Evidence for language immersion, earth education, and social emotional learning curriculum
1. Learning a second language before ages 6-7 results in higher likelihood of native proficiency in a second language by adulthood, especially compared to starting at ages 6-12
Early second language learning: How young is too young? By Patricia K. Kuhl and Gabriela Barrientos. This study, published in the Journal of Child Language in 2021, examined the critical period for language acquisition by conducting a meta-analysis of 29 studies on the effectiveness of early second language learning. The authors found that children who began second language learning before the age of six demonstrated greater language proficiency than those who began learning between the ages of six and twelve.
Source: Kuhl, P. K., & Barrientos, G. (2021). Early second language learning: How young is too young?. Journal of Child Language, 1-19. https://ilabs.uw.edu/patricia-k-kuhl-publications/
Being immersed in a second language for only 1 hour a day for 18 weeks (using play-based interactions) results in better language acquisition than being in a bilingual school program, for children ages 0 to 3 years old with zero proficiency in that language.
Source: Kuhl, P. K. (2017). Brain mechanisms in early language acquisition. Neuron, 95(2), 249-263. https://doi.org/10.1016/j.neuron.2017.05.019
The effect of age on second language acquisition in older adults by Patricia A. R. Kuhl and Amelia A. Nava. This study, published in the Journal of Memory and Language in 2018, examined the effect of age on second language acquisition in older adults. The authors found that older adults who began second language learning before the age of six performed better on a range of language tasks than those who began learning later in life.
Source: Kuhl, P. A. R., & Nava, A. A. (2018). The effect of age on second language acquisition in older adults. Journal of Memory and Language, 99, 56-75. https://scholarsarchive.byu.edu/cgi/viewcontent.cgi?article=4972&context=etd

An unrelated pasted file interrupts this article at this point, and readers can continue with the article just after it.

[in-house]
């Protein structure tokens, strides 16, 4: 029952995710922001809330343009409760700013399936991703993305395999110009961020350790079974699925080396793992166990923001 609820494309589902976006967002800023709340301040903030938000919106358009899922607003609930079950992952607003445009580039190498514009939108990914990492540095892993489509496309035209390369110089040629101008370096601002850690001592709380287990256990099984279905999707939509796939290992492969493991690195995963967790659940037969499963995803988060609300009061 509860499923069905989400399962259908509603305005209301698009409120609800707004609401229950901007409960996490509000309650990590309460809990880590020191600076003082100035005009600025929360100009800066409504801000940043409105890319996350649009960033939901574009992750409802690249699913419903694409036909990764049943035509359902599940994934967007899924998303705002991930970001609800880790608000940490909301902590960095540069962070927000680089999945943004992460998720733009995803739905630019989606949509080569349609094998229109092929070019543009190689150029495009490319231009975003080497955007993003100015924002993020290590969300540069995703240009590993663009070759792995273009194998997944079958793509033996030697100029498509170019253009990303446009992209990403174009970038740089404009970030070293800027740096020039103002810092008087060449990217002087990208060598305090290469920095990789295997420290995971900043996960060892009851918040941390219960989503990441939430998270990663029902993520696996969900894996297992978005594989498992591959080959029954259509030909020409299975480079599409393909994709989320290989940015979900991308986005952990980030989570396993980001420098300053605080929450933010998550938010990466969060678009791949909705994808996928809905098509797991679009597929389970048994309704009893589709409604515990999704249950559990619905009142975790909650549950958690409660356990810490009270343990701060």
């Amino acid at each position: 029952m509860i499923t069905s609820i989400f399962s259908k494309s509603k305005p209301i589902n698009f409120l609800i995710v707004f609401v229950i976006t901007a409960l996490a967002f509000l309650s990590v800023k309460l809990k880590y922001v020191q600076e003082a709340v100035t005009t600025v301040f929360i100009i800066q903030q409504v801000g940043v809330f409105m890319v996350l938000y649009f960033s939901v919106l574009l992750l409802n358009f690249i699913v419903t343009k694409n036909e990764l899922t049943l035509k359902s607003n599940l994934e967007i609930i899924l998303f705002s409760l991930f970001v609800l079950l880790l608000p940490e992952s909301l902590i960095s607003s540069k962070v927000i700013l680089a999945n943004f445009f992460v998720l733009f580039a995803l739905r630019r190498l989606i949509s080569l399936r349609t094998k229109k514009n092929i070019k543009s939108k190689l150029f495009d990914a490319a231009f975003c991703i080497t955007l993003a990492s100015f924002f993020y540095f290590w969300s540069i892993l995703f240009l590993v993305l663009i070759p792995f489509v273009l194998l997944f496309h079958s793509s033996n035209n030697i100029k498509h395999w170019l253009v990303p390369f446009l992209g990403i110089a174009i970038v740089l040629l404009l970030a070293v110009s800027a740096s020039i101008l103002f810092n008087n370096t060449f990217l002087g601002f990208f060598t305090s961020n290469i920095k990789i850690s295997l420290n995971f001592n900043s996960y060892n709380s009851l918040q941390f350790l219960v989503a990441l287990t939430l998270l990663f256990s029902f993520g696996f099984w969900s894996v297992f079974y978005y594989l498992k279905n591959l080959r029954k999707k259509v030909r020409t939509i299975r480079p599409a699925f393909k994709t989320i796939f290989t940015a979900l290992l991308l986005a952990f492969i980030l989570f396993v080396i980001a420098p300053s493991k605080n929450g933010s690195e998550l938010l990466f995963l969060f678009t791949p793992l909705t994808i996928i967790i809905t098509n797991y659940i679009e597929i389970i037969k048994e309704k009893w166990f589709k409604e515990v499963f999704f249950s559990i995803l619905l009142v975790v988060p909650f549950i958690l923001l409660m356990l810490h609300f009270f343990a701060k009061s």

Age of onset and nativelikeness in a second language: Listener perception versus linguistic scrutiny by John M. Norris and Lourdes Ortega. This study, published in Language Learning in 2009, examined the relationship between age of onset and nativelikeness in a second language. The authors found that children who began second language learning before the age of seven had a better chance of achieving native-like proficiency in the language.
Source: Norris, J. M., & Ortega, L. (2009). Age of onset and nativelikeness in a second language: Listener perception versus linguistic scrutiny. Language Learning, 59(s1), 203-243. https://doi.org/10.1111/j.1467-9922.2009.00507.x
2. It takes 2-7 years to become fully fluent in a second language, through a language immersion program.
A study, conducted by Catherine E. Snow and Diane M. Hamayan and published in the book "Advancing the Language and Literacy of Young Immigrant Children" in 2007, found that young children in dual language immersion programs typically take between five and seven years to become fully fluent in both their native language and the immersion language.
Source: Hamayan, E., & Snow, C. E. (2007). Advances in the language and literacy of young immigrant children. Educational Researcher, 36(4), 191-195. https://doi.org/10.3102/0013189X07303521
A study published in the journal Foreign Language Annals in 2017 looked at the effectiveness of Mandarin immersion programs in the United States. The study found that the immersion students tended to reach higher levels of proficiency in Mandarin than students in traditional foreign language programs, but that the amount of time it took for students to become proficient varied based on factors such as age and language background. The study noted that some students reached intermediate proficiency after 2-3 years of immersion, while others took up to 6 years to reach the same level.